Skip navigation

Daily Archives: May 6th, 2017

Josh Barro
Business Insider 22 hours ago

l reaction to passage of health care – Buffalo Scripps
Last week, Vox dug into the Republican healthcare bill and found a provision that would exempt Congress and its staff from many of the bill’s effects.
This provision was bad “optics,” as they say in Washington.
But instead of taking it out — like you would usually do with a provision you aren’t wedded to and can’t defend politically — the House passed the American Health Care Act with the exemption intact after first passing a separate bill that would repeal the exemption that would be created by the AHCA if both bills became law.
There’s a reason for this mess, and it’s not about Republicans in Congress not wanting to be subject to their law.
It’s about Senate procedure.
Republicans are attempting to pass the AHCA through a process called reconciliation. This process, created by the Congressional Budget and Impoundment Control Act of 1974, allows the Senate to pass certain bills relating to the federal budget with just a simple majority. There is no need to get 60 votes — and, in this case, some Democratic support — as there is for other legislation.
A variety of complex rules govern what matters may and may not be considered through reconciliation.
One of those is that reconciliation must be conducted pursuant to reconciliation instructions passed by both chambers of Congress. That happened earlier this year — Congress sent reconciliation instructions to two Senate committees (finance; and health, education, labor, and pensions) that were designed to allow those committees to write bills making changes to healthcare policy.
The problem, as the Committee for a Responsible Federal Budget explains, is that Congress’ healthcare is governed by the Senate Homeland Security and Governmental Affairs Committee, and that committee was not sent any reconciliation instructions.
Therefore, if a reconciliation bill makes changes to the way Congress gets its healthcare, it might become subject to a 60-vote threshold because it addresses a matter that is supposed to be the purview of a committee that doesn’t get to participate in reconciliation this year.
Why would the AHCA need to touch Congress’ healthcare in the first place? Because Obamacare included, at Republican urging, a provision requiring members of Congress and their staffs to buy insurance through the Obamacare exchanges.
That Republicans are in this position at all reflects how rushed and ad hoc their healthcare policymaking has been. They set about passing reconciliation instructions right after taking office because they hoped to repeal Obamacare very quickly. Since they didn’t know what their repeal strategy would be, they didn’t know which committees would ultimately need reconciliation instructions, and now it’s too late for them to change which ones have them.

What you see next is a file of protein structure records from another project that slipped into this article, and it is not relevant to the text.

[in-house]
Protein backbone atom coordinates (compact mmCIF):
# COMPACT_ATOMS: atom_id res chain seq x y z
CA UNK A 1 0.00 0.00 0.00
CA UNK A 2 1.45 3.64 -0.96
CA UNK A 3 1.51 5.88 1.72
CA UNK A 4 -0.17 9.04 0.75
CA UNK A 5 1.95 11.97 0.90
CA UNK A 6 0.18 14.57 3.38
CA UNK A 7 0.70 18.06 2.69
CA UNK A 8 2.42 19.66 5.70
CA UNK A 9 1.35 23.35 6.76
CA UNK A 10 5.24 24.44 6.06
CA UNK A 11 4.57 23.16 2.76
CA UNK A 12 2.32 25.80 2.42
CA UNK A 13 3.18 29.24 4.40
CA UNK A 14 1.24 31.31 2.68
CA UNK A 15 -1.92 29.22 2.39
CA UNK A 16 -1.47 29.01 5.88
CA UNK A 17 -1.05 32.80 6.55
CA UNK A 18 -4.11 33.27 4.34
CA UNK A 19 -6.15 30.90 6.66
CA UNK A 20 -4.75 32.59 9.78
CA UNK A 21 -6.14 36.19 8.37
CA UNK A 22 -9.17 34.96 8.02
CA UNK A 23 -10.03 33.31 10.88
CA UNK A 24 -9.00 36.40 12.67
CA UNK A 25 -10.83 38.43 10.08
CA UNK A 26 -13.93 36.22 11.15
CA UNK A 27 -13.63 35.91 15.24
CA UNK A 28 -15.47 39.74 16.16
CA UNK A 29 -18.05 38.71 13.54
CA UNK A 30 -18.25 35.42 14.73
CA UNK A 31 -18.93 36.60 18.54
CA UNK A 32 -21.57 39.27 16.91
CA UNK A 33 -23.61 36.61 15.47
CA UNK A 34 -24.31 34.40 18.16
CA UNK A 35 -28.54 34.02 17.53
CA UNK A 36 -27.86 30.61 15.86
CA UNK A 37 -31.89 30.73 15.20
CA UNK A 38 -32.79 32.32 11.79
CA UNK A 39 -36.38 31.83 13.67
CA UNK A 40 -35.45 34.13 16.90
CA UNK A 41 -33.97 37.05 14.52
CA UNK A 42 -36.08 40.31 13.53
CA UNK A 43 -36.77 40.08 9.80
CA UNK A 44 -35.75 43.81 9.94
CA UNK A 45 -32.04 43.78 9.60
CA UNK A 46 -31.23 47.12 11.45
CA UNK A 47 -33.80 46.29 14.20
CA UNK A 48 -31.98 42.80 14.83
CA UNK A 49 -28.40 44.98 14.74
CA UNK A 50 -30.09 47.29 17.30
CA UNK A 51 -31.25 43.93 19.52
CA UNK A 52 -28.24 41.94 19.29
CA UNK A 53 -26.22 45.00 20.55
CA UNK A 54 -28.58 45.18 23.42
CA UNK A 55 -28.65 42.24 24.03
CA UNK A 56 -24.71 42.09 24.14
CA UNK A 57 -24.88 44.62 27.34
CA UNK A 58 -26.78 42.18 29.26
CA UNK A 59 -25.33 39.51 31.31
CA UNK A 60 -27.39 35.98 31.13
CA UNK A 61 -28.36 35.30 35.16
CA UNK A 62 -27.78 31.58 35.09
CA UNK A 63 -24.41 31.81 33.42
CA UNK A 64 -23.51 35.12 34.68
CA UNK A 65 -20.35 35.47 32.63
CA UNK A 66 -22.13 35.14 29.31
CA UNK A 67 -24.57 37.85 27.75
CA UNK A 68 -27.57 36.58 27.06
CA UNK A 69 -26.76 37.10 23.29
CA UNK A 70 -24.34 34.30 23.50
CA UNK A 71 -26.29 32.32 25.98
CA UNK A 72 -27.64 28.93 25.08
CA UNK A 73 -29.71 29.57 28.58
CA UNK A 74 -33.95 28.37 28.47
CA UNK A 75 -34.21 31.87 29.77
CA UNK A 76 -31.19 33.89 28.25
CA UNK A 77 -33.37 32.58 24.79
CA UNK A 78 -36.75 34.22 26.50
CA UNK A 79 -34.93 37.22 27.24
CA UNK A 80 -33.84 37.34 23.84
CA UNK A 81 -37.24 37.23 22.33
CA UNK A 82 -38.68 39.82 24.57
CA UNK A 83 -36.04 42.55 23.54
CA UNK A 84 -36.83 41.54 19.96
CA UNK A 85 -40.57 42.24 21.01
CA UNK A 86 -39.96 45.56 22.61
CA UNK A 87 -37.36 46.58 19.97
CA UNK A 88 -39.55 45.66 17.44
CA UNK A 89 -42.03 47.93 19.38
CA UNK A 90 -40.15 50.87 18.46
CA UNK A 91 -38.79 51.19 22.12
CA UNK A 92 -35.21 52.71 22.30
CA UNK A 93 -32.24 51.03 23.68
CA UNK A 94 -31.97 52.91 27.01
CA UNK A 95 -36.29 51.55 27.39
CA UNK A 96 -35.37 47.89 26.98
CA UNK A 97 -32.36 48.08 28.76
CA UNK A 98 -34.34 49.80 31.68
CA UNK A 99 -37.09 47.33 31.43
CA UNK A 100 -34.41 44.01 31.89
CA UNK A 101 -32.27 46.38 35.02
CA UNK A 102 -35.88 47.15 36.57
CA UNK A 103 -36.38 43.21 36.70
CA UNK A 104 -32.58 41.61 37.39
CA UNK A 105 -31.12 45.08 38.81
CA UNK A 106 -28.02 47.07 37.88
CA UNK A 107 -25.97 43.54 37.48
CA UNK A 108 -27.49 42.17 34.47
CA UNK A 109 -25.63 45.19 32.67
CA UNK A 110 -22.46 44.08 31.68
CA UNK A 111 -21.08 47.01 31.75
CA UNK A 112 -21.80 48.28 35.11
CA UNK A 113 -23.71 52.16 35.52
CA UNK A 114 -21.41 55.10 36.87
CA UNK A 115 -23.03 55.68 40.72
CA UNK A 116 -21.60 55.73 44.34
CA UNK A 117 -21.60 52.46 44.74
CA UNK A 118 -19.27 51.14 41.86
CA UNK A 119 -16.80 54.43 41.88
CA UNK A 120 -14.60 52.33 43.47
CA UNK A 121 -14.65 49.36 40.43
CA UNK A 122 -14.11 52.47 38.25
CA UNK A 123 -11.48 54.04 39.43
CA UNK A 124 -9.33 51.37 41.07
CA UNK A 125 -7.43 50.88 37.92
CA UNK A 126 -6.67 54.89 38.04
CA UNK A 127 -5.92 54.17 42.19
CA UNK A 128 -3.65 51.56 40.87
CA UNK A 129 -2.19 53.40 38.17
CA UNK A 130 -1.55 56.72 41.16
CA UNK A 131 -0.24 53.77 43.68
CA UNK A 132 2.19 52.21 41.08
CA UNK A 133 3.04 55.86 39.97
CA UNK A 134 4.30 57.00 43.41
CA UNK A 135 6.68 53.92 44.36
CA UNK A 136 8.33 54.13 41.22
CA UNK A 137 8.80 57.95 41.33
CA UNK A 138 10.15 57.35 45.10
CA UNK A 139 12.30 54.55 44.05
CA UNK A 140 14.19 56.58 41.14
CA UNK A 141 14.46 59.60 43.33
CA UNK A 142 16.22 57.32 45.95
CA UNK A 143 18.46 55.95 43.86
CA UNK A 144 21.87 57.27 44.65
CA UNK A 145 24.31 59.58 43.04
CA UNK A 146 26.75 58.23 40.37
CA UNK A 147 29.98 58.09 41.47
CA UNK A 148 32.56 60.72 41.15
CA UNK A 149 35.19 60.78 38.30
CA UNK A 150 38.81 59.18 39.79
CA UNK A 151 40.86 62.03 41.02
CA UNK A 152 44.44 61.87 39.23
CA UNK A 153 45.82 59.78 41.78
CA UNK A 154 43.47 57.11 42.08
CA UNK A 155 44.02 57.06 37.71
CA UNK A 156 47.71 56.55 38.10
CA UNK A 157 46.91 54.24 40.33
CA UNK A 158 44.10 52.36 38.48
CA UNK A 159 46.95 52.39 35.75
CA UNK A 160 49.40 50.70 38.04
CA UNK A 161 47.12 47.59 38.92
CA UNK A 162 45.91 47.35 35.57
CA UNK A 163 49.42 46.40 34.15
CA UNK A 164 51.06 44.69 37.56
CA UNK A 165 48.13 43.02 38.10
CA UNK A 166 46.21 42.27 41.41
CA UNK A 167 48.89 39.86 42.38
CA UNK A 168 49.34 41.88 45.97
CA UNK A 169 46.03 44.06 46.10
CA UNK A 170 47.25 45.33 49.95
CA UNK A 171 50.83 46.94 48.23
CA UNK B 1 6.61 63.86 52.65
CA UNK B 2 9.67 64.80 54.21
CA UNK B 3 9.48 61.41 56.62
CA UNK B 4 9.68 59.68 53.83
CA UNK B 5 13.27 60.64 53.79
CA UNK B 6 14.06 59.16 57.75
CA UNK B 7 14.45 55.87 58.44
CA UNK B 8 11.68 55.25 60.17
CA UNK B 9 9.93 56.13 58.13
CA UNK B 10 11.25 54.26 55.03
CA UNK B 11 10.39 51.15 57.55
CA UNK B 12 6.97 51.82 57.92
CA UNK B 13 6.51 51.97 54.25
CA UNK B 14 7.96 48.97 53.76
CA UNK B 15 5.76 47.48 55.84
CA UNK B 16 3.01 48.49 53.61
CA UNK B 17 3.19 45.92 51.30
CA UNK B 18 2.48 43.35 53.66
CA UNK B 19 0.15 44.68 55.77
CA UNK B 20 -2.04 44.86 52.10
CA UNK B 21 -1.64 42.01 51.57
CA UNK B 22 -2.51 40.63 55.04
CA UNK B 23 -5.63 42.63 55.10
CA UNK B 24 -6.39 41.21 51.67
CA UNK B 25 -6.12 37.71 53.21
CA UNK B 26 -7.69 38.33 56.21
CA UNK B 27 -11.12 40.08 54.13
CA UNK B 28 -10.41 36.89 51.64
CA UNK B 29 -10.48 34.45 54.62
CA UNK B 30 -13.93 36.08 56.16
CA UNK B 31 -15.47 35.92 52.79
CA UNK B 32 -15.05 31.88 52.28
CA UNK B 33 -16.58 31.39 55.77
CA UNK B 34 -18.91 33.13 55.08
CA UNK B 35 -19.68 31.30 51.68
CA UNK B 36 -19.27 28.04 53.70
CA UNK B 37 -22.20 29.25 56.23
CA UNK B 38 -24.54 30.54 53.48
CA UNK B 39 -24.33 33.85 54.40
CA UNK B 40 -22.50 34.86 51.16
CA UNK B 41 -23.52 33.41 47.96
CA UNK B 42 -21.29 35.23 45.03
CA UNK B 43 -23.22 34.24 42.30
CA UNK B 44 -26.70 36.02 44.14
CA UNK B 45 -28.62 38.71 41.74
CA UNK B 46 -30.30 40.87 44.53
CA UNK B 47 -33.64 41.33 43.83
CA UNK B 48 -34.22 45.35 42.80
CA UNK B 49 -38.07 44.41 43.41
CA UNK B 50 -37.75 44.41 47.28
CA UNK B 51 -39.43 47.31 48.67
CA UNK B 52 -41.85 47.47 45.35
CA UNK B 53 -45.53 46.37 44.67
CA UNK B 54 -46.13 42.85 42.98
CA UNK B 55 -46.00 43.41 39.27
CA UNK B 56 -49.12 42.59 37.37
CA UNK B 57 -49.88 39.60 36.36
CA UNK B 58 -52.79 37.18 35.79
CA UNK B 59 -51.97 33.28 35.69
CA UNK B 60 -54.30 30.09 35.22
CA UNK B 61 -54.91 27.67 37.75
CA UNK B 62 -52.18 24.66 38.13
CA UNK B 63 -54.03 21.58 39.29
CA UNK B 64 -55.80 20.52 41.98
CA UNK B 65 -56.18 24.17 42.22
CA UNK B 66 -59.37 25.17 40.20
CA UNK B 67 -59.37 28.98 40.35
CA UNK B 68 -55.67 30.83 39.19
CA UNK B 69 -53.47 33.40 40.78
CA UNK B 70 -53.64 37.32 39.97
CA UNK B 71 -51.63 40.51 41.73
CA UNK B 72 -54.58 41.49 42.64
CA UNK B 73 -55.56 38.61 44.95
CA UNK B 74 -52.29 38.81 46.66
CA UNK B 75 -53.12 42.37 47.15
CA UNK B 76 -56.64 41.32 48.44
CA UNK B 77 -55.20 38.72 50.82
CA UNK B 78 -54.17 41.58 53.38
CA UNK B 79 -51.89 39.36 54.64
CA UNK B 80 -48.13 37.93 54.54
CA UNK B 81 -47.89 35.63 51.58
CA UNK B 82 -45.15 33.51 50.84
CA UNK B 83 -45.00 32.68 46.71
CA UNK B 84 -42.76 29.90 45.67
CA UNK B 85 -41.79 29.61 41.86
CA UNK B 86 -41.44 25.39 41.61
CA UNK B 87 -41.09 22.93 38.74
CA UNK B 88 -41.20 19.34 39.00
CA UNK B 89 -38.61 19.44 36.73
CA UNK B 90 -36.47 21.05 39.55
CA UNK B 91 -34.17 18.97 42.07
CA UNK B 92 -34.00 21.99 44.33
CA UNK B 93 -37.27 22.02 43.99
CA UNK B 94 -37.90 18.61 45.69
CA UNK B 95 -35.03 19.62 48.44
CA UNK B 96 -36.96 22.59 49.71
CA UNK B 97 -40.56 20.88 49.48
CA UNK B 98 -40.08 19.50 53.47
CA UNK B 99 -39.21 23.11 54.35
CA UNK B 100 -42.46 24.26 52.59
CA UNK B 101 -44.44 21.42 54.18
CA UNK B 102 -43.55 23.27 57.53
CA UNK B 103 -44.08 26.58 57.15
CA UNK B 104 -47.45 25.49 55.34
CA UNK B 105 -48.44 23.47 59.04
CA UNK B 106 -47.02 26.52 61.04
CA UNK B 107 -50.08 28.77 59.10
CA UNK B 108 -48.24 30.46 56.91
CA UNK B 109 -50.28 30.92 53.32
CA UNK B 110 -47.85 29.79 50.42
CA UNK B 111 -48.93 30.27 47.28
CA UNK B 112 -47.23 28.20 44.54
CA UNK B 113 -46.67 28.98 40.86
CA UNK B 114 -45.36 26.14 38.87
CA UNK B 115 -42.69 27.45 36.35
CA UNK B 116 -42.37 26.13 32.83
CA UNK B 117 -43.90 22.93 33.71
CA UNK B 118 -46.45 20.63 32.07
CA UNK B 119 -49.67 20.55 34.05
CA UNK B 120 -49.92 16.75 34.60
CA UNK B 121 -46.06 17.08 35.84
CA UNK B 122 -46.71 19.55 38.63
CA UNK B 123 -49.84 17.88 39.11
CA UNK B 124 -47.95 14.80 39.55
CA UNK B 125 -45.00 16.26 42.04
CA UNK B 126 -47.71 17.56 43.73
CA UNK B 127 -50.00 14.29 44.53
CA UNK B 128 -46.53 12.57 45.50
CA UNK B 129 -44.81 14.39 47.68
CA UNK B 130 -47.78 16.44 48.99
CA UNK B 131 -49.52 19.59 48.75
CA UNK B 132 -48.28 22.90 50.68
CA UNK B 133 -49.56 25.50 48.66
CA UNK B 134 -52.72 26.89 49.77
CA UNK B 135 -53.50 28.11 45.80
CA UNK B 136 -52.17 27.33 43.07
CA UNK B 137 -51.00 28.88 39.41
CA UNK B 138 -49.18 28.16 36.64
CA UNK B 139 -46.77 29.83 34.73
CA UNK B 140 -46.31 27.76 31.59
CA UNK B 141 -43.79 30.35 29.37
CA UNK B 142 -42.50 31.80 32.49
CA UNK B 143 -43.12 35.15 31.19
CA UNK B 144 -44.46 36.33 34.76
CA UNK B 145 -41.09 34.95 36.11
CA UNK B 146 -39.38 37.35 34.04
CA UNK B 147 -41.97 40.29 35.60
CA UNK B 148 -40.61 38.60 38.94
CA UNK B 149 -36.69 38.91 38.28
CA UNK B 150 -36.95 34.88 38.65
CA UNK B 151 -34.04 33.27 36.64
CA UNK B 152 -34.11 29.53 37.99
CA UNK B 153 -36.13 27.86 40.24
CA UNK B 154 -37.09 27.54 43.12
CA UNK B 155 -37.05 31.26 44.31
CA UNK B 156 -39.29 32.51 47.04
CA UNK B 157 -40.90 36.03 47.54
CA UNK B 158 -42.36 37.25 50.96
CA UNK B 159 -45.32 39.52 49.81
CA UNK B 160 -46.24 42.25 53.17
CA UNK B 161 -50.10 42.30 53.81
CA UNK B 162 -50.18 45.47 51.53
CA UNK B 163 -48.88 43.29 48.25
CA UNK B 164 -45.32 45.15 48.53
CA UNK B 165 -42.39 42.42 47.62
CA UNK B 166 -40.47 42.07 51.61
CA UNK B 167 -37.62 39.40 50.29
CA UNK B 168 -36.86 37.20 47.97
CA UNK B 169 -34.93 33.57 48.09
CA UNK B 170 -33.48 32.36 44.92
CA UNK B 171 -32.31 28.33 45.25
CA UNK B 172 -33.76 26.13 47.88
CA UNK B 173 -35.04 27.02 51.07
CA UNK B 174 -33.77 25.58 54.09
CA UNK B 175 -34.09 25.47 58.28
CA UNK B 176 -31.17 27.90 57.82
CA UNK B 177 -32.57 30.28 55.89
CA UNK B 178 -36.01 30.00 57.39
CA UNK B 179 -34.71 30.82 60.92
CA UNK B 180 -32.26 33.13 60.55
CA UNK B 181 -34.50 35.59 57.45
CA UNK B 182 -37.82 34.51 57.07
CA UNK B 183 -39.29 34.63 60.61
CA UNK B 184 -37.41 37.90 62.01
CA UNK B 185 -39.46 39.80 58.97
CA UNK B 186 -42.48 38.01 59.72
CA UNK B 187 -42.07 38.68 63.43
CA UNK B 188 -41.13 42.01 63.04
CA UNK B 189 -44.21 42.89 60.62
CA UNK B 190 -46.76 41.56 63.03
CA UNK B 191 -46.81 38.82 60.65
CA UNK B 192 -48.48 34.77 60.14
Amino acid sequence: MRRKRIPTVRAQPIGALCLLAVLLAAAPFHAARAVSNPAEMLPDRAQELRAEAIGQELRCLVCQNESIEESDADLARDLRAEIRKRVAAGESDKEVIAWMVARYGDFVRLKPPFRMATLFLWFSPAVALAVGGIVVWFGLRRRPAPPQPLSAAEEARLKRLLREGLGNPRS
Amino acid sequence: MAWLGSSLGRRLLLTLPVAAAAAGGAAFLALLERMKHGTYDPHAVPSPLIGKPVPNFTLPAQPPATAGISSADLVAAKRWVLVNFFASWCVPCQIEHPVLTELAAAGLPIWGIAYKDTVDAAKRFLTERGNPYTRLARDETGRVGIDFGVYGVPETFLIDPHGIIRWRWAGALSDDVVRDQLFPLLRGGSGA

Now their hope is to enact the AHCA and the companion bill that would undo the congressional exemption created by the AHCA. That companion passed the House on Thursday unanimously with Democratic and Republican votes.
In the Senate, that bill would need 60 votes to pass because it’s not a reconciliation matter.
Democrats clearly like the talking point that Republicans exempted Congress from the AHCA — and if the AHCA were enacted, Democrats would have the power to filibuster the companion bill and make it a matter of law. But politically, I’m not sure how it would land, as Republicans could say they are trying to apply the AHCA to Congress and it’s Democrats who are blocking that simple bill from becoming law.
Of course, in all likelihood, the Senate will pass a healthcare bill that differs extensively from the AHCA, which might make moot the whole matter of needing to change the rules about Congress’ healthcare.

Please Donate

Apparently TOTUS is again blaming others for his failure, ineptitude or lack of governing ability. The recent focus is  a scrap of paper called the Constitution. The campaign promises made were at least overblown rhetoric with no basis in reality. The blame game appears to be the strongest suit in his deck of cards couple that with the flashy signing of executive orders which will at best bog down the courts and at the least create chaos in the states. It is without precedent that a President has moved in ways that have the potential to create a war footing at the cost of true security. Add in the push for the “great wall” and  repealing &  replacing “Obamacare”, this Healthcare action will leave many millions with less to zero coverage at a higher rate (to be clear several states never opted in so that coverage may not be affected). The “great wall” is another potential money pit as some areas do not need a wall due the terrain being a wall in itself. These two items have the potential to devastate State budgets and cause immeasurable harm to millions of American people. The blame for all of this has the fingerprints of a neer do well Congress who stated years ago the President Obama would get nothing passed, now hat has passed is being undone by a child! All of this with tacit and open approval of  a Congress who has no regard for their supporters , no matter what they say. This is possibly the worst Administration in years and we fell for the hype and dismissed the rhetoric. To toss out a few clarifying statements: We were allowed to shoot ourselves in the foot, we were led down the garden path and we were brought to water and water boarded! It will take the next President (if it’s not Pence) years to clear away the debris while our Congress if we re-elect them continues to range far afield doing what ever they want in Our Names. Our perception of Congress is that they are in charge and they are not-WE ARE!

Please Donate

%d bloggers like this: